The question is, which industry segments will be impacted most by the rise of 3D printing? I can see ripple effects that potentially go well-beyond the mortal danger faced by tool and die shops.  How many suppliers are going to need to revisit their capabilities in order to support smaller production runs and über-short lead-times?

And on the plus side, what sort of growth will we see in companies that invest in 3D printing capabilities?  Most likely we’ll be seeing startup operations that simply weren’t around before.

One thing’s for sure – it will be very interesting to look back on this segment five years hence to take stock of the evolution and how quickly it came about.  Some market forecasts have the sector growing at more than 25% per year to exceed $30 billion in value by that time.

Like some other rosy predictions in other emerging markets that ultimately came up short, will those predictions turn out to be too bullish?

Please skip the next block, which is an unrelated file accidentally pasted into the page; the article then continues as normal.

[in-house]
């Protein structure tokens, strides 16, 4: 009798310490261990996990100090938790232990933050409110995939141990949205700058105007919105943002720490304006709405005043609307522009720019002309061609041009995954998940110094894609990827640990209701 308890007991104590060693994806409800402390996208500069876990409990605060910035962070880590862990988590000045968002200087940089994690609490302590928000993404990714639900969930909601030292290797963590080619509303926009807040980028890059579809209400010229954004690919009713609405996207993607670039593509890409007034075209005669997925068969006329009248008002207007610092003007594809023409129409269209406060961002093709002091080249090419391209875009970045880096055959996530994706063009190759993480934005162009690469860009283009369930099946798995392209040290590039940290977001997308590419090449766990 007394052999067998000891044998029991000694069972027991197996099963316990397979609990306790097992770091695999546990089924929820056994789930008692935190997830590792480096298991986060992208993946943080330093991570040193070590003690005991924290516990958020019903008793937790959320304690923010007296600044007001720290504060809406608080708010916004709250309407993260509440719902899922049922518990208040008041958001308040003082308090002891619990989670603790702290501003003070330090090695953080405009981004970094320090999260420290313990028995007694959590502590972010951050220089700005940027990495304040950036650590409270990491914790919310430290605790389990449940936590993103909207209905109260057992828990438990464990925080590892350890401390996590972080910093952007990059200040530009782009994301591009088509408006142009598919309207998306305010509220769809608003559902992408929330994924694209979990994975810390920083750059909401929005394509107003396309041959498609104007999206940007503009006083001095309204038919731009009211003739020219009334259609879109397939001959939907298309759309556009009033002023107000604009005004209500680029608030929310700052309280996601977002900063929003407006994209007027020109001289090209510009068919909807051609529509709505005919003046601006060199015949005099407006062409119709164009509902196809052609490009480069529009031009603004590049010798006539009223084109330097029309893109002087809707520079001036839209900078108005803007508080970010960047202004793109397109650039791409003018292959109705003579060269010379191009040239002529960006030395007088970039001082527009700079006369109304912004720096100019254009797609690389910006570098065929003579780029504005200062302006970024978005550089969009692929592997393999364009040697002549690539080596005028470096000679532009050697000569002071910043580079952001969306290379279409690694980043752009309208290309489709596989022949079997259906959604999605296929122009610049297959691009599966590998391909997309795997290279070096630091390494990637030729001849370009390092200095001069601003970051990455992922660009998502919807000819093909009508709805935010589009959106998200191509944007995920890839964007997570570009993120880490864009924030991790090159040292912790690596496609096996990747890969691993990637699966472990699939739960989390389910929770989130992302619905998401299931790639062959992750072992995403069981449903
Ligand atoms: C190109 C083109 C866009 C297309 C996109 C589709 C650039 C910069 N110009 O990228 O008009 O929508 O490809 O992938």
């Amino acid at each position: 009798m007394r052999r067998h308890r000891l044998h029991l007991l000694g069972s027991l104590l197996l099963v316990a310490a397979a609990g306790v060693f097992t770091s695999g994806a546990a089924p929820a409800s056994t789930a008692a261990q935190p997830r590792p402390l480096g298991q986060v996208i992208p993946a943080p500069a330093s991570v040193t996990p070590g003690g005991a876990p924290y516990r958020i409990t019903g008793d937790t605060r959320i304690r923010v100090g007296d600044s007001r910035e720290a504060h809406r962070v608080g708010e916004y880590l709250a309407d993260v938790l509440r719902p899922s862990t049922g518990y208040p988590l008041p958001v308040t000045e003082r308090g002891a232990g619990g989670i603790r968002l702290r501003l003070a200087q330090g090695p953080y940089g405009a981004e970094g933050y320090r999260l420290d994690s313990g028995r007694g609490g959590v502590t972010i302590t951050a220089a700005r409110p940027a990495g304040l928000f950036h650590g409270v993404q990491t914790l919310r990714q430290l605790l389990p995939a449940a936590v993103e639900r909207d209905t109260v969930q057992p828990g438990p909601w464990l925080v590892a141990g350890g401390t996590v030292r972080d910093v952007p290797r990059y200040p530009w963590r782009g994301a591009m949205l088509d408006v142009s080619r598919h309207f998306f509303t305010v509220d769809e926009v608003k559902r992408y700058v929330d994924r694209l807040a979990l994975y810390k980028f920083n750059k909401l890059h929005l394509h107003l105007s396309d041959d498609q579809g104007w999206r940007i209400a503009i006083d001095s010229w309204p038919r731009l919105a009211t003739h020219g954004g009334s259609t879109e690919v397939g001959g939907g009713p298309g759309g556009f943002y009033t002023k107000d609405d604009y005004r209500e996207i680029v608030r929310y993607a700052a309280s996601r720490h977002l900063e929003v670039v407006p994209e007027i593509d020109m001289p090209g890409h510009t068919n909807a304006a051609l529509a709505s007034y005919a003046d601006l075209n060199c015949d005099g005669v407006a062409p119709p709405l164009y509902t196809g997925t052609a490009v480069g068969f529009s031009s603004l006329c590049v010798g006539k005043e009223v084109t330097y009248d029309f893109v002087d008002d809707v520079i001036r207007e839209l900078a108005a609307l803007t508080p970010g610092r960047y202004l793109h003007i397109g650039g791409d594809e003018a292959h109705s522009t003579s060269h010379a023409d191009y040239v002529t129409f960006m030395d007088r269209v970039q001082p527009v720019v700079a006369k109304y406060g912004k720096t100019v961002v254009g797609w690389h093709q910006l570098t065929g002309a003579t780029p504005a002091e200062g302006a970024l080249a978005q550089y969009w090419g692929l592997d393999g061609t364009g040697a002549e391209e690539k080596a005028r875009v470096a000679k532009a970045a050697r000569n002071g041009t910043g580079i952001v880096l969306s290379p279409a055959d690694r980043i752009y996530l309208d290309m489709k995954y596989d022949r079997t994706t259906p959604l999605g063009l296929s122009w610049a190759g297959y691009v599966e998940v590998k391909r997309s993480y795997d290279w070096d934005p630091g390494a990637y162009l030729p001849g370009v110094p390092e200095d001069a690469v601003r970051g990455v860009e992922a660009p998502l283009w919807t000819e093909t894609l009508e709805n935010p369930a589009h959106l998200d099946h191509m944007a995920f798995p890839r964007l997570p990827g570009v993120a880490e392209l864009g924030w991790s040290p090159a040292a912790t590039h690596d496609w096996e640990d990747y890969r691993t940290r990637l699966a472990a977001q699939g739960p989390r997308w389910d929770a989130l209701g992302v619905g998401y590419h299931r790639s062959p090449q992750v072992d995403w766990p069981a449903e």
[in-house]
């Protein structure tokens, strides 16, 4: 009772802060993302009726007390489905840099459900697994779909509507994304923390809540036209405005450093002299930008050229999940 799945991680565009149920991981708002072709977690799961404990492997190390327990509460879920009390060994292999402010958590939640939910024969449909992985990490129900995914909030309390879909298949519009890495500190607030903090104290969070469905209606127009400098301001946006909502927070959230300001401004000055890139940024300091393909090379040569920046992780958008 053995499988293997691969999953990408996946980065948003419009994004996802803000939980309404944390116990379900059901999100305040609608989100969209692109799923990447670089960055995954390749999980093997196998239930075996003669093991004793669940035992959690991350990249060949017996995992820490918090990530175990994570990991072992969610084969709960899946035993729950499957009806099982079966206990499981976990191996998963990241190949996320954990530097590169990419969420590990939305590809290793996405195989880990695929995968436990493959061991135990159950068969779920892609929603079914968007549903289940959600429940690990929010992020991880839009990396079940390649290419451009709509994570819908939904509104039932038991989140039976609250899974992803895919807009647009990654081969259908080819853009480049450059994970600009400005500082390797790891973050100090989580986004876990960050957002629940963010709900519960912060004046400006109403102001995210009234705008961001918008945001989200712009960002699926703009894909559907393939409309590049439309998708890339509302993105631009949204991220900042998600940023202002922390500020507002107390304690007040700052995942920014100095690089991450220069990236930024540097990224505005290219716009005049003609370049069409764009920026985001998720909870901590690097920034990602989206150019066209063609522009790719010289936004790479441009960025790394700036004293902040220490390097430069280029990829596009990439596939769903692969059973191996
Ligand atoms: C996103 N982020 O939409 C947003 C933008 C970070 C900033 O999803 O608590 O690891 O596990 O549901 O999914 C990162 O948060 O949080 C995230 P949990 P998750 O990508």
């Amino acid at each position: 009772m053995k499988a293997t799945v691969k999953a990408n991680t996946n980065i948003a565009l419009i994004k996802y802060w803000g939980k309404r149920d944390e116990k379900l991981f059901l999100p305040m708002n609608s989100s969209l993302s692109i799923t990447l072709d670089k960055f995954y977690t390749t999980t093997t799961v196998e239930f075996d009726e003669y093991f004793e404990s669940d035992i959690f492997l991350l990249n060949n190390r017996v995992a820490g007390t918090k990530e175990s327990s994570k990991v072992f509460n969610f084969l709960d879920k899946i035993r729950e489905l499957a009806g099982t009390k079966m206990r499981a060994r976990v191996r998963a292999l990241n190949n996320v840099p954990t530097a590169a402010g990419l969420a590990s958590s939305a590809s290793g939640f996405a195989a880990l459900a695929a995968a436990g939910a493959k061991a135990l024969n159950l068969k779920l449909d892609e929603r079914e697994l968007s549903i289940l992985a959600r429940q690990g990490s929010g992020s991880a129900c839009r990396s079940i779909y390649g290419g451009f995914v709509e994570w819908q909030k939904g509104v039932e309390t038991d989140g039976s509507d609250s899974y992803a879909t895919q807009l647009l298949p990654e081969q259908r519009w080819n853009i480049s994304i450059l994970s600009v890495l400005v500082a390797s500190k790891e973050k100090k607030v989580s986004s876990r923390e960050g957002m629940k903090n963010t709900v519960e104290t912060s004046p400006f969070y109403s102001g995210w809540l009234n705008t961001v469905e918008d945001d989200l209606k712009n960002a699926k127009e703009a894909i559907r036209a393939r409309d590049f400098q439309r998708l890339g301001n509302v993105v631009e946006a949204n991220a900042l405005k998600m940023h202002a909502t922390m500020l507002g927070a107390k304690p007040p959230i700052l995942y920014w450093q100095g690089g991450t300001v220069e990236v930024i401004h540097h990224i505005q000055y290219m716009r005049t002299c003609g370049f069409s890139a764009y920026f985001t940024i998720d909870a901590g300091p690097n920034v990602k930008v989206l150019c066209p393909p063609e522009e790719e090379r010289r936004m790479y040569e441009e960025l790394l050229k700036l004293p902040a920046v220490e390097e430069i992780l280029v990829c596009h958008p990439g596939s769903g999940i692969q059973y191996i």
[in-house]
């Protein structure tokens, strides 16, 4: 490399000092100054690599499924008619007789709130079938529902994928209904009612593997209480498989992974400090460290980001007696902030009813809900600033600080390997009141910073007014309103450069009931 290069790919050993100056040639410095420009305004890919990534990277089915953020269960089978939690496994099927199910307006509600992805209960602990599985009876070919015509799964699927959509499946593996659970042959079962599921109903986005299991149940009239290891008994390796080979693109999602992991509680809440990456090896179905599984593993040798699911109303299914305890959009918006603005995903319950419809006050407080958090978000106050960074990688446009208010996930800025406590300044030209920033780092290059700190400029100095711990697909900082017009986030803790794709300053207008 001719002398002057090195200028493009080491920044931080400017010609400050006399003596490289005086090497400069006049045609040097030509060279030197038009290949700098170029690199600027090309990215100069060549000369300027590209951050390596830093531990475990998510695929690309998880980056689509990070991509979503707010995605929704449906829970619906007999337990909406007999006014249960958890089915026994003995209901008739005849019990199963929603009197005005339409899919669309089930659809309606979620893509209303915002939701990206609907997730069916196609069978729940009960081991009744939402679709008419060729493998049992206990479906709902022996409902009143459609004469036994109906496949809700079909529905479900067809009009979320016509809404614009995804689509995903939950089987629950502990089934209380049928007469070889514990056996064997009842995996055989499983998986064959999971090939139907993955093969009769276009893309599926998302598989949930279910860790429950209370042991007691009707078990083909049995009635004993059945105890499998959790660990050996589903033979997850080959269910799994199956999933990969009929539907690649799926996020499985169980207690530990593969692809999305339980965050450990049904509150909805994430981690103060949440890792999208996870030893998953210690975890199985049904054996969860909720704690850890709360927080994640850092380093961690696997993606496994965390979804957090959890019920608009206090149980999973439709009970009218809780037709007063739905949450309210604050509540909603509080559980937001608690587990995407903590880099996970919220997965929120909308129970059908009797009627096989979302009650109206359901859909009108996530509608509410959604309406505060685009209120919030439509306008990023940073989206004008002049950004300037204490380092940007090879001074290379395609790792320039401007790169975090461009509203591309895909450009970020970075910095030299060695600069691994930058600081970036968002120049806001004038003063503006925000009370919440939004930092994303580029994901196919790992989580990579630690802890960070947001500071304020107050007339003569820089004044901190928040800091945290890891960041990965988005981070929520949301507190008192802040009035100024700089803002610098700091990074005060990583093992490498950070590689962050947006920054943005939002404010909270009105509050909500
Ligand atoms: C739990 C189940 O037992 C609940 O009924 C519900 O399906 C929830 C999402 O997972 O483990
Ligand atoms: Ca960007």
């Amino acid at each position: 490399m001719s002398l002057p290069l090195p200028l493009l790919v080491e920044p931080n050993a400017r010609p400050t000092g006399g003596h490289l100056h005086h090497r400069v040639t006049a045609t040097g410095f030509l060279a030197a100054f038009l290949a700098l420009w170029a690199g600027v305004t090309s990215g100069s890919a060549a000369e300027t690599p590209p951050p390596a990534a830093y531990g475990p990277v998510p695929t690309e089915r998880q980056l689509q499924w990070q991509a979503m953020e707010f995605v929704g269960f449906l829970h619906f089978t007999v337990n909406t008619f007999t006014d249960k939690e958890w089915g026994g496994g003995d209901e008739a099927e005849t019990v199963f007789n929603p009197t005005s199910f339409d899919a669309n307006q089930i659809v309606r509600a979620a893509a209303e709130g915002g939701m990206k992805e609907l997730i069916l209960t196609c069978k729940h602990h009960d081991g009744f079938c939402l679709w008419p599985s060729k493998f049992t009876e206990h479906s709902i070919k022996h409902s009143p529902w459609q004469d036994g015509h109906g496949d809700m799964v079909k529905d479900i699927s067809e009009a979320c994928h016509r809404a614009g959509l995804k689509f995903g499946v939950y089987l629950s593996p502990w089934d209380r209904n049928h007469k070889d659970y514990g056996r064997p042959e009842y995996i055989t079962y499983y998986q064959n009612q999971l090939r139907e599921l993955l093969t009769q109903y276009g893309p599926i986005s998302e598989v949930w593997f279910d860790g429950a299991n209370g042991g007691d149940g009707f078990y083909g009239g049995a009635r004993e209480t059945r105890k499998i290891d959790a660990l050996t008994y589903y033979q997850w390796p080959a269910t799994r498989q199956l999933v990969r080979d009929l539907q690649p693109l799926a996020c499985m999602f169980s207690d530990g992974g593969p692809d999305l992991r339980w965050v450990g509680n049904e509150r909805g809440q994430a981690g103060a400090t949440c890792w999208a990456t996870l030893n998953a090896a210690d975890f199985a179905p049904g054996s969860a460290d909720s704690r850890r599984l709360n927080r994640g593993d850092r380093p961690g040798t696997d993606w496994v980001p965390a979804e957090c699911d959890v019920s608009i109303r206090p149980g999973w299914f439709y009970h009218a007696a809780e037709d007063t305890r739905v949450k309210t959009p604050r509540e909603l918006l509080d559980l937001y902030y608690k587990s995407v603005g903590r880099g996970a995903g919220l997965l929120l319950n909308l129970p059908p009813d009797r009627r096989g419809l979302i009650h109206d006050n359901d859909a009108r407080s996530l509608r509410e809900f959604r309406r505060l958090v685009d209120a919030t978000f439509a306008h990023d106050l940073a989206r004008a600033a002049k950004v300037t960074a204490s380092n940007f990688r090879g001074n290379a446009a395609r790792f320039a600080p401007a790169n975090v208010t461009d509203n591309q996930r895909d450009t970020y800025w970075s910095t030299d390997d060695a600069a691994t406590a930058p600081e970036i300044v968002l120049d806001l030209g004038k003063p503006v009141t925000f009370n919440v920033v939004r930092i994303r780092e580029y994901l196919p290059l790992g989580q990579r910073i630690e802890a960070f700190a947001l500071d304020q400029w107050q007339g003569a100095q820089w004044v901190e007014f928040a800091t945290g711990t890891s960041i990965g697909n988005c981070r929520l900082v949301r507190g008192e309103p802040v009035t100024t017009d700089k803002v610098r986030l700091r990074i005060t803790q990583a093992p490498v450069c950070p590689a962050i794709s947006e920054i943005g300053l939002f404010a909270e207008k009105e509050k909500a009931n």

Manufacturing in America: It is poised for a comeback?

American Made Movie (Documentary)On Labor Day weekend, the documentary film American Made Movie opened in theatres in key cities across the country.  And for a change, this film doesn’t chronicle the decline of American manufacturing, but instead its potential for rebirth.

Directors Vincent Vittorio and Nathan McGill have produced a film that’s both realistic and optimistic – two words that aren’t often used in conjunction with one another when the topic is manufacturing.

The directors don’t shy away from the facts:  U.S. manufacturing jobs shrinking from ~$17 million to just ~$12 million in the past 20 years due to technology, global competitiveness and outsourcing.

But there are signs of recovery.  At least the anectodal evidence for it is strong.

In August, Wal-Mart organized a manufacturers’ summit which was attended by ~1,500 people including U.S. and foreign-based companies, Department of Commerce and Federal Reserve officials, and eight state governors.